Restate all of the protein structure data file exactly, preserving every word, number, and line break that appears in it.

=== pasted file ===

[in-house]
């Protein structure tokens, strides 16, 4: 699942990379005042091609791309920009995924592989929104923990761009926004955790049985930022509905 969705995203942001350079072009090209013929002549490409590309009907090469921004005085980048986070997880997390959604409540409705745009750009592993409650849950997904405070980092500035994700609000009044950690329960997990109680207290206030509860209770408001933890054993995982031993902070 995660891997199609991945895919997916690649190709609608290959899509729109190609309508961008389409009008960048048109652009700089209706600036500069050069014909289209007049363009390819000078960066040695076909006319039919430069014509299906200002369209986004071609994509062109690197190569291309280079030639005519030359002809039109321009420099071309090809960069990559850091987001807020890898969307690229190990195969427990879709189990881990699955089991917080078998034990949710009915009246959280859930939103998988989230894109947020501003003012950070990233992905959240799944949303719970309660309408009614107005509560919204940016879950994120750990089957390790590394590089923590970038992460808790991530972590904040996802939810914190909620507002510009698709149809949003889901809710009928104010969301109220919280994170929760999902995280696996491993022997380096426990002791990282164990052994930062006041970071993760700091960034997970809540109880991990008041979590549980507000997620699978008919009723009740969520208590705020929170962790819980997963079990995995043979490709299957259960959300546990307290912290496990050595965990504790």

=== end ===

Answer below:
[in-house]
């Protein structure tokens, strides 16, 4: 699942990379005042091609791309920009995924592989929104923990761009926004955790049985930022509905 969705995203942001350079072009090209013929002549490409590309009907090469921004005085980048986070997880997390959604409540409705745009750009592993409650849950997904405070980092500035994700609000009044950690329960997990109680207290206030509860209770408001933890054993995982031993902070 995660891997199609991945895919997916690649190709609608290959899509729109190609309508961008389409009008960048048109652009700089209706600036500069050069014909289209007049363009390819000078960066040695076909006319039919430069014509299906200002369209986004071609994509062109690197190569291309280079030639005519030359002809039109321009420099071309090809960069990559850091987001807020890898969307690229190990195969427990879709189990881990699955089991917080078998034990949710009915009246959280859930939103998988989230894109947020501003003012950070990233992905959240799944949303719970309660309408009614107005509560919204940016879950994120750990089957390790590394590089923590970038992460808790991530972590904040996802939810914190909620507002510009698709149809949003889901809710009928104010969301109220919280994170929760999902995280696996491993022997380096426990002791990282164990052994930062006041970071993760700091960034997970809540109880991990008041979590549980507000997620699978008919009723009740969520208590705020929170962790819980997963079990995995043979490709299957259960959300546990307290912290496990050595965990504790």